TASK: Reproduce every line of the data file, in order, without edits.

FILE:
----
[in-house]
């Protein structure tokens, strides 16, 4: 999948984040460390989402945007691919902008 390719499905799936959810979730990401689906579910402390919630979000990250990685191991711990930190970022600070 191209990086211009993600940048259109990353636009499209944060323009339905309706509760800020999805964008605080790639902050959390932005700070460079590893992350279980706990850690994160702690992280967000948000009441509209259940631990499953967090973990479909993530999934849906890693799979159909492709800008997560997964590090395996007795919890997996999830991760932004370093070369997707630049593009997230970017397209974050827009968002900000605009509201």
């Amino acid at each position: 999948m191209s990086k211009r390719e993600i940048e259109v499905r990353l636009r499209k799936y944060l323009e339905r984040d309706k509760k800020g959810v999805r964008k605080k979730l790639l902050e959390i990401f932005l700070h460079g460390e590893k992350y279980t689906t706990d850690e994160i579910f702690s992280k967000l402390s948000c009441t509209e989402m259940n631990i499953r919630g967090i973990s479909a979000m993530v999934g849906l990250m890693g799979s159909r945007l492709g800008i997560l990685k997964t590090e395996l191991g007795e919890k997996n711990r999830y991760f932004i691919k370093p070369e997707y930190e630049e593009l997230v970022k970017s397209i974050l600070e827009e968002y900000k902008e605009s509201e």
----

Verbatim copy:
[in-house]
């Protein structure tokens, strides 16, 4: 999948984040460390989402945007691919902008 390719499905799936959810979730990401689906579910402390919630979000990250990685191991711990930190970022600070 191209990086211009993600940048259109990353636009499209944060323009339905309706509760800020999805964008605080790639902050959390932005700070460079590893992350279980706990850690994160702690992280967000948000009441509209259940631990499953967090973990479909993530999934849906890693799979159909492709800008997560997964590090395996007795919890997996999830991760932004370093070369997707630049593009997230970017397209974050827009968002900000605009509201």
């Amino acid at each position: 999948m191209s990086k211009r390719e993600i940048e259109v499905r990353l636009r499209k799936y944060l323009e339905r984040d309706k509760k800020g959810v999805r964008k605080k979730l790639l902050e959390i990401f932005l700070h460079g460390e590893k992350y279980t689906t706990d850690e994160i579910f702690s992280k967000l402390s948000c009441t509209e989402m259940n631990i499953r919630g967090i973990s479909a979000m993530v999934g849906l990250m890693g799979s159909r945007l492709g800008i997560l990685k997964t590090e395996l191991g007795e919890k997996n711990r999830y991760f932004i691919k370093p070369e997707y930190e630049e593009l997230v970022k970017s397209i974050l600070e827009e968002y900000k902008e605009s509201e």